Monday, February 2, 2009

Ambassador of Schools

Charles R. Colbert's role as Supervising Architect and Director of the Office of Planning and Construction for the Orleans Parish School Board (1949-1952) ultimately resulted in the creation of his award-winning Phillis Wheatley Elementary School, 2300 Dumaine Street, designed in 1954. Utilizing his own appraisal scheme, he considered this project to exemplify the very highest quality of all his professional work. The building won the Top Award from the The School Executive "Better School Design Competition" in 1954 and was shown by the U.S. State Department in Berlin (1957) and Moscow (1958) as part of its foreign relations programming. Omer Blodgett published an article about Wheatley's elevated truss system for Progessive Architecture in August 1958. Earlier that decade, Colbert's battle with the parish to embrace modernism for its schools was chronicled by Architectural Forum (February 1951).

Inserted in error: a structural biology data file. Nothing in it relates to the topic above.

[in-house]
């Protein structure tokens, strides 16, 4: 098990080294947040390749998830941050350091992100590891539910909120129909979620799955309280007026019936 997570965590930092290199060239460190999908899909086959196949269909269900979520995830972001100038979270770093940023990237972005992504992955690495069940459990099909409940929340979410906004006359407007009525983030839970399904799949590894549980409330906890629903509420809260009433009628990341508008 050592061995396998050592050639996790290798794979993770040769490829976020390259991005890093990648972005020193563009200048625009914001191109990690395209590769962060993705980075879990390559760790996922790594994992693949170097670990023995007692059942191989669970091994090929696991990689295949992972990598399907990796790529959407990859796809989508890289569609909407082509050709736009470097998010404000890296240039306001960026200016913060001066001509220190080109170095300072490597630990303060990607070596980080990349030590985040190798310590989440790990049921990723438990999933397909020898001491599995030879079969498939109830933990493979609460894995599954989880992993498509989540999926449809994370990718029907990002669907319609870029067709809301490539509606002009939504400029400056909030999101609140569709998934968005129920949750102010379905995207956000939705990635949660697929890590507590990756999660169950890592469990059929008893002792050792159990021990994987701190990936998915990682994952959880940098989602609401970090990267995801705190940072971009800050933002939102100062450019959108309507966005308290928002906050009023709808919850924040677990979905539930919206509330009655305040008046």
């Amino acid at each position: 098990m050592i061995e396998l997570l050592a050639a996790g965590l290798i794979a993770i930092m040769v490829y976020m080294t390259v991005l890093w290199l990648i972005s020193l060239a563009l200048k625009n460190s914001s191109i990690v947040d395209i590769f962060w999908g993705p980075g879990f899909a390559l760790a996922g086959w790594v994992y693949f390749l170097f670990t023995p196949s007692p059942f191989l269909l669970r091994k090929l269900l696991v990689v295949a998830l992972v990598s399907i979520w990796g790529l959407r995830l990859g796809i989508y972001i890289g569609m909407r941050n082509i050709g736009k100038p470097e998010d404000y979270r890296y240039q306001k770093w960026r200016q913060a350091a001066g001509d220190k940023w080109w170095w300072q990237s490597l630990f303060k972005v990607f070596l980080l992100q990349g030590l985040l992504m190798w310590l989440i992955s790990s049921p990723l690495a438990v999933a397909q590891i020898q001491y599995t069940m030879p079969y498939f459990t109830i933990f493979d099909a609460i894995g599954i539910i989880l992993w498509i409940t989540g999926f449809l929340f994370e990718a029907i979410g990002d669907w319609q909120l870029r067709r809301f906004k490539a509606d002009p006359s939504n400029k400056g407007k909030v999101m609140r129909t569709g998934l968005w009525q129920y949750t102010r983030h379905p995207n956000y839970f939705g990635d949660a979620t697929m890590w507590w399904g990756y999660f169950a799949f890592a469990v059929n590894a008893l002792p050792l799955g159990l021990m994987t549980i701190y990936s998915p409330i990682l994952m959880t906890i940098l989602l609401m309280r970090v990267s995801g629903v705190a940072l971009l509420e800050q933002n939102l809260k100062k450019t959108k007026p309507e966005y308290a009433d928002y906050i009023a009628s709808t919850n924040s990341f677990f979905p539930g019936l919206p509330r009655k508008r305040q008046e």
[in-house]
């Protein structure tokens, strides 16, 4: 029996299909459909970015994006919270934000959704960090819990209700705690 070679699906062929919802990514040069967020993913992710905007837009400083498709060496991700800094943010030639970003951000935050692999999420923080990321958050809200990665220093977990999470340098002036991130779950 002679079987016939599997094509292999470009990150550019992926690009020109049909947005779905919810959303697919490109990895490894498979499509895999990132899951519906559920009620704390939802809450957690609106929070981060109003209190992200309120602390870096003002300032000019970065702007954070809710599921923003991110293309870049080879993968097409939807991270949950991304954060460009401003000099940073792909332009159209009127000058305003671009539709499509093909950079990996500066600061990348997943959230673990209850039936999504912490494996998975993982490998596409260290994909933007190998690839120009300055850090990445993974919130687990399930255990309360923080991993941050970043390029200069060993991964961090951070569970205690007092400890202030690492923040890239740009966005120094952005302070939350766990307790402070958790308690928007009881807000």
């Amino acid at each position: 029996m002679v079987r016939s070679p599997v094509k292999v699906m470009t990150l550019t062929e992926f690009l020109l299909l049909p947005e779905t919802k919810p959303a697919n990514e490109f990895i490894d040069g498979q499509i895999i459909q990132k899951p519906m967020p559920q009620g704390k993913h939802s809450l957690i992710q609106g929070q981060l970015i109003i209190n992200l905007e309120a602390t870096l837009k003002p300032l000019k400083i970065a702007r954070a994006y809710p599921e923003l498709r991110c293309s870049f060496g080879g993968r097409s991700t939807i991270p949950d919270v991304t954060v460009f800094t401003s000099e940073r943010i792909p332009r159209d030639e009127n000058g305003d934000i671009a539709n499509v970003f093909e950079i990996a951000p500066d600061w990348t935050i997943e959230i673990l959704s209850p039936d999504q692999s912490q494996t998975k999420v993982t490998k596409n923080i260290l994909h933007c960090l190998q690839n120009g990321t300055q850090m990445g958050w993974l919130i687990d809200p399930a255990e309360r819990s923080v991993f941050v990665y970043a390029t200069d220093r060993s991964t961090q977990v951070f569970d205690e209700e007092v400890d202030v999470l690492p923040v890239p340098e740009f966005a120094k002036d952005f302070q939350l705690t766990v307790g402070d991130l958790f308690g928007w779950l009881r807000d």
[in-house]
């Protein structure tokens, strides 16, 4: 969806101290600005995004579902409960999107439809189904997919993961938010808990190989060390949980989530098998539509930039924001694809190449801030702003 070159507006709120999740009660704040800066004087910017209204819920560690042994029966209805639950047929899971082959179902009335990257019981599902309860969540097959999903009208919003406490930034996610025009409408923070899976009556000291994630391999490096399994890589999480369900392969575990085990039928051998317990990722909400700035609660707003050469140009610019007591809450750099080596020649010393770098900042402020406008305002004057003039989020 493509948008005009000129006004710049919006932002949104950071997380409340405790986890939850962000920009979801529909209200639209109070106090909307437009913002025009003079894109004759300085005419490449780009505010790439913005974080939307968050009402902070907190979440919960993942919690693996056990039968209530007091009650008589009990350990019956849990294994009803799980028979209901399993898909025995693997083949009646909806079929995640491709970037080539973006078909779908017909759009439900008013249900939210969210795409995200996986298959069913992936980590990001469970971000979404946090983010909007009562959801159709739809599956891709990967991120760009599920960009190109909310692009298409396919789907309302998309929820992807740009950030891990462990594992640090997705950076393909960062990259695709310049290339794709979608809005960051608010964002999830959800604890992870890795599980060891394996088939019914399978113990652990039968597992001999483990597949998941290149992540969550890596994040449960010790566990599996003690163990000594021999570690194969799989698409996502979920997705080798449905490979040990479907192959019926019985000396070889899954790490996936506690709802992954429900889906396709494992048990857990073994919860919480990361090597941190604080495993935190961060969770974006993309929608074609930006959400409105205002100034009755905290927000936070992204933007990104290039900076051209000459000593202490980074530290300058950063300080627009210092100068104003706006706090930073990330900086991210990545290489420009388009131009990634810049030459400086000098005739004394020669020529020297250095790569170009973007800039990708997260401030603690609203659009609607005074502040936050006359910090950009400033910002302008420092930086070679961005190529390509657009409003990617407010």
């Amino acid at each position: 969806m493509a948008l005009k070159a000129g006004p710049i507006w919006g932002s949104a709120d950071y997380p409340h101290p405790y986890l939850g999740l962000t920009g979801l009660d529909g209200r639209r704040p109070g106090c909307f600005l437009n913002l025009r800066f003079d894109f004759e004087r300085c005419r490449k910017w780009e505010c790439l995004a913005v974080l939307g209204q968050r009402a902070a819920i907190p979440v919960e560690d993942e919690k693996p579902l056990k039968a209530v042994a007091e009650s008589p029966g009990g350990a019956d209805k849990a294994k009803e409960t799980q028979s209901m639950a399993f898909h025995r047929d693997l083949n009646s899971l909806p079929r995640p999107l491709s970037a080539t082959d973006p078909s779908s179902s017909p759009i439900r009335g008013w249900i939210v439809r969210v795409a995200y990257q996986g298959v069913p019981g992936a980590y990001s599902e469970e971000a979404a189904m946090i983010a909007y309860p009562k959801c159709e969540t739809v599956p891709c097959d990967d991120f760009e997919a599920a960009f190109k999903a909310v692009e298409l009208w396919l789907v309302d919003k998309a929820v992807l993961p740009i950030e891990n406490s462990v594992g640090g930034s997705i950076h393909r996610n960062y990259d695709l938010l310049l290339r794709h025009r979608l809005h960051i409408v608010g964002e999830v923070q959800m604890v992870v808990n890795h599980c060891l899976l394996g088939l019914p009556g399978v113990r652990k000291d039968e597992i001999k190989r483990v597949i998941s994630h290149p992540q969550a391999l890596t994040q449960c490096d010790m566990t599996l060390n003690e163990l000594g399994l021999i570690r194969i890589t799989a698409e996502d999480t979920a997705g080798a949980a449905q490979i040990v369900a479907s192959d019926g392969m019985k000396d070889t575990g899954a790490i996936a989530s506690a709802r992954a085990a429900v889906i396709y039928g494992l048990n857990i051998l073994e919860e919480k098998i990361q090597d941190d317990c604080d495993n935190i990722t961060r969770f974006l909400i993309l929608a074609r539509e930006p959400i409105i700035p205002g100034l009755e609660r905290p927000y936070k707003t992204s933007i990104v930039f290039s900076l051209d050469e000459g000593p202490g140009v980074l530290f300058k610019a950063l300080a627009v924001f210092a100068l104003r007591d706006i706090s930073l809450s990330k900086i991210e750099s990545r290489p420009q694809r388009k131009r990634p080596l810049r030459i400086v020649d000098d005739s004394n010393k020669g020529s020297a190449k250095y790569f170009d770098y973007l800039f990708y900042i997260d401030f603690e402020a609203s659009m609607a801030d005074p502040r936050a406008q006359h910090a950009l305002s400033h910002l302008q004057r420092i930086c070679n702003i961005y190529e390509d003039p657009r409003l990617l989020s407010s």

Colbert (1921-2007) was born in Oklahoma, studied architecture at the University of Texas, went on to study naval architecture at the University of Michigan, and received an M.S. in architecture at Columbia University. He taught architecture at Tulane University from 1947-49, later leaving New Orleans to reorganize Texas A & M's architecture program (1956-1957) and accepting appointment as the Dean of the School of Architecture at Columbia University in 1960, a position he held until 1963.

His firm brochure, circa 1971 emphasized:

"Enviable indeed is the man who can point to his buildings with pride to say:

This is where I raise my children.
There is where my children are educated.
This is where I conduct my business."

[Image above:
Colbert Lowrey Hess Boudreaux Firm Brochure, circa 1971. "Colbert, Charles" Biographical File, Southeastern Architectural Archive, Special Collections Division, Tulane University Libraries. Photograph by Frank Lotz Miller].

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